Passover is one of the most important religious festivals in the Jewish calendar.

Jews celebrate the Feast of Passover (Pesach in Hebrew) to commemorate the liberation of the Children of Israel who were led out of Egypt by Moses.

Jews have celebrated Passover, which can be called the Festival of Spring, since about 1300 BC, following the rules laid down by God in Exodus 13.

The story of Passover is told in the Book of Exodus.

The Children of Israel had been slaves in Egypt for 210 years. God promised he would release them from slavery, but not before Pharaoh had refused their release and God had visited ten plagues on Egypt to demonstrate his power. (Exodus 3: 19-20)

The first nine plagues were, The Plague of Blood: The Plague of Frogs: The Plague of Lice: The Plague of Flies: The Plague on Livestock: The Plague of Boils: The Plague of Hail: The Plague of Locusts: The Plague of Darkness: The Tenth Plague – the plague on the firstborn.

An avenging angel would go from house to house killing every first-born son. Israelite children would not be killed and thus God would show that they were his chosen people.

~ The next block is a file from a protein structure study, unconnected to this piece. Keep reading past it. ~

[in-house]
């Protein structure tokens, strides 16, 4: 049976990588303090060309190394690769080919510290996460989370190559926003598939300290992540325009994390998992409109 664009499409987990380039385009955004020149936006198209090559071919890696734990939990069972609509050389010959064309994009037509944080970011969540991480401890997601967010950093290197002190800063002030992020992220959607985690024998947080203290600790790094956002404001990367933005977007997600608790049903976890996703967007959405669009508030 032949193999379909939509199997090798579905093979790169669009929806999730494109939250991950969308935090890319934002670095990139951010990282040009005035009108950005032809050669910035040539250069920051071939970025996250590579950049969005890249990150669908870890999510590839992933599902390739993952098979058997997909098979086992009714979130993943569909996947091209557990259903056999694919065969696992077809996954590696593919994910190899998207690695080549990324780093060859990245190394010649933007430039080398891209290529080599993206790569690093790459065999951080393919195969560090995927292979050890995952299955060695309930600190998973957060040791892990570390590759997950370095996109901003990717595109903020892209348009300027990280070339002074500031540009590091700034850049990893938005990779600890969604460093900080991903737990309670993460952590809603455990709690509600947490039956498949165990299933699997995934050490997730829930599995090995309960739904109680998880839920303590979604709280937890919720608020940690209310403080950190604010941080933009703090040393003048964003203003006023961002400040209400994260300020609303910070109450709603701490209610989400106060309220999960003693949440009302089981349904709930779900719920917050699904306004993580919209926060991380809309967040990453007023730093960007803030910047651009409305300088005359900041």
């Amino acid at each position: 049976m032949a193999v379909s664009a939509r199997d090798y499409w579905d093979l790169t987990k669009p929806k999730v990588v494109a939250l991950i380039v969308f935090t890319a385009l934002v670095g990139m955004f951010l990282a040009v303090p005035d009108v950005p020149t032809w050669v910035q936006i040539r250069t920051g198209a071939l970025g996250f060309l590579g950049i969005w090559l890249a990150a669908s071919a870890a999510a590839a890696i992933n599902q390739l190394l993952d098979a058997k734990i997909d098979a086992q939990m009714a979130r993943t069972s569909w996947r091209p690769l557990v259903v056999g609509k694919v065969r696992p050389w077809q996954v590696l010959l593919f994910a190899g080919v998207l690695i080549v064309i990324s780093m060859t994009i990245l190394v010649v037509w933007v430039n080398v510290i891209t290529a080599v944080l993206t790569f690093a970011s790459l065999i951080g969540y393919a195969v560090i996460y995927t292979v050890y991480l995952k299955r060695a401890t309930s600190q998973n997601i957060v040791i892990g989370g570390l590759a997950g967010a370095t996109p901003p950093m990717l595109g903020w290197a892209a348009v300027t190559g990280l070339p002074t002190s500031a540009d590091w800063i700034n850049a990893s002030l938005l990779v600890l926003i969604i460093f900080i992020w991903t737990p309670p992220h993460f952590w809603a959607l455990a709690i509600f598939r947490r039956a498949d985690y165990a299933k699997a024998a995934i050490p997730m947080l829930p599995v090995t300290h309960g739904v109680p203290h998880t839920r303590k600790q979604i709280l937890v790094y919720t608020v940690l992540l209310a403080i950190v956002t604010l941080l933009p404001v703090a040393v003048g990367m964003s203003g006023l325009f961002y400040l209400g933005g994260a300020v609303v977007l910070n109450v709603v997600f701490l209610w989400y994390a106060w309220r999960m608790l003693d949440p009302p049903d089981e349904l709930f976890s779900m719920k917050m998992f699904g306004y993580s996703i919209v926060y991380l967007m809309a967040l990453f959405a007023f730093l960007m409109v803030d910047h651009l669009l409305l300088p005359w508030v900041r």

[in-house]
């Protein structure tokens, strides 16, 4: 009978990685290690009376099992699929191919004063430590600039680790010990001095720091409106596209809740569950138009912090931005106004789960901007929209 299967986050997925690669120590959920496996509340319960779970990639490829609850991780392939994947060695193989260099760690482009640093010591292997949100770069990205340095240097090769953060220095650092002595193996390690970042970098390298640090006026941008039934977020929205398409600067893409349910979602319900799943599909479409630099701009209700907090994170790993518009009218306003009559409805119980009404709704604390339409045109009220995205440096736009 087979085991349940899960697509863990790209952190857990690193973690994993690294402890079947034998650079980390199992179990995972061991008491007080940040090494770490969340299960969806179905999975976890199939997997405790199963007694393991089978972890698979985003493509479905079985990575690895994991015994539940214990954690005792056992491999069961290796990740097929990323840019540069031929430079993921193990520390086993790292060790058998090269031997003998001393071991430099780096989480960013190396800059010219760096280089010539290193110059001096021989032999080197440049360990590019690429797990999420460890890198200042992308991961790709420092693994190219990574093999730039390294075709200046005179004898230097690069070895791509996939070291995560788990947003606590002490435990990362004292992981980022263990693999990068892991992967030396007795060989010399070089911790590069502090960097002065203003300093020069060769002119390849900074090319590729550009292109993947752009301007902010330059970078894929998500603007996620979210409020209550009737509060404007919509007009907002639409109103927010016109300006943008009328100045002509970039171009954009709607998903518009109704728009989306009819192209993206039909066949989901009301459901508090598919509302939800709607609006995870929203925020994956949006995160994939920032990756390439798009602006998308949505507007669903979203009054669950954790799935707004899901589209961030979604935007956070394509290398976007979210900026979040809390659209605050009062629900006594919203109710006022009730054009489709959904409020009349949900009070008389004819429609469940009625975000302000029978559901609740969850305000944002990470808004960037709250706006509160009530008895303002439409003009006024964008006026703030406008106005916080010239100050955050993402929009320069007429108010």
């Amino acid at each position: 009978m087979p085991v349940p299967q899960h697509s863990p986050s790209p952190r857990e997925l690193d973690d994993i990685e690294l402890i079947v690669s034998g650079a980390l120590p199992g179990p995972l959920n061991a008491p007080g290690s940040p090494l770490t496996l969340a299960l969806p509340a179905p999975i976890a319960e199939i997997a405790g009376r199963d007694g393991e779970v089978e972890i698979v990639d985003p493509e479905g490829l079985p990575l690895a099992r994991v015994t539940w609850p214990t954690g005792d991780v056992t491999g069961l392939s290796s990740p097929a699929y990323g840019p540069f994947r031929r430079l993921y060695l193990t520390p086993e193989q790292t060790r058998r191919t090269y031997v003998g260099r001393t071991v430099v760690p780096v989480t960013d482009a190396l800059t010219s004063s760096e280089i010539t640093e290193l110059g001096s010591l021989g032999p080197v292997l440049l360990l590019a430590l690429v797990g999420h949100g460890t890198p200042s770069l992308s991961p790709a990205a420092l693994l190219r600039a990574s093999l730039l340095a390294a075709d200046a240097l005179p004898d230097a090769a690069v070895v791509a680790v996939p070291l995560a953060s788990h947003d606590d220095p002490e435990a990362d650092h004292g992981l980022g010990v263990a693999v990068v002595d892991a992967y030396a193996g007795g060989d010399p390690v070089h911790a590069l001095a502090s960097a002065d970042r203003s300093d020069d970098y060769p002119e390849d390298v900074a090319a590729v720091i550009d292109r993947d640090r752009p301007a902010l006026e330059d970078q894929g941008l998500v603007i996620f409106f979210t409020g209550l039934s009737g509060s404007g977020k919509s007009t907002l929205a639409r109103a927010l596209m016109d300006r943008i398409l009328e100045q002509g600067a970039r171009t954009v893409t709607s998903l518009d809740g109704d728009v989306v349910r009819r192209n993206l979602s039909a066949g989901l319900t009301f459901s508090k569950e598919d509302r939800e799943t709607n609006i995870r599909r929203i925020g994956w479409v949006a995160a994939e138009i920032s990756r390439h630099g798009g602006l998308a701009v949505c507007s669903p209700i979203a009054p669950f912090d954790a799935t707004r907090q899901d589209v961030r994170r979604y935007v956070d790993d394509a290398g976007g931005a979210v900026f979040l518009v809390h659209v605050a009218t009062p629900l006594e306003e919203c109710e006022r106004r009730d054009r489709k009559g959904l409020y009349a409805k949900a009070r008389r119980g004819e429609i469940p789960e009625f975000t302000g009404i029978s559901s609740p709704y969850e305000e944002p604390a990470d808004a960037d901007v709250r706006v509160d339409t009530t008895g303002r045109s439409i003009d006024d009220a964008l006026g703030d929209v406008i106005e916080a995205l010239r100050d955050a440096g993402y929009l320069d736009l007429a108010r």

Home-made matzo. Matzo symbolizes the Israelites’ unleavened bread ©So that the angel would know which houses were Israelite homes, the Children of Israel were to follow very specific instructions:

Each household was to take an unblemished, male lamb, look after it, and slaughter it at twilight four days later. Blood from the lamb was to be brushed on the door frames. This would tell the avenging angel that it was an Israelite home and to ‘pass over.’

Then the families were to roast the lamb and eat it with bitter herbs and unleavened bread. Every bit of the lamb had to be eaten and any remaining bones burned. The Israelites were to perform this ritual dressed for a journey

The highlight of Passover observance takes place on the first two nights, when friends and family gather together for ritual seder meals.

Seder means ‘order’ and the ceremonies are arranged in a specific order. Special plates and cutlery are used which are kept exclusively for Passover.


Image Sources

  • Happy Passover: Shutterstock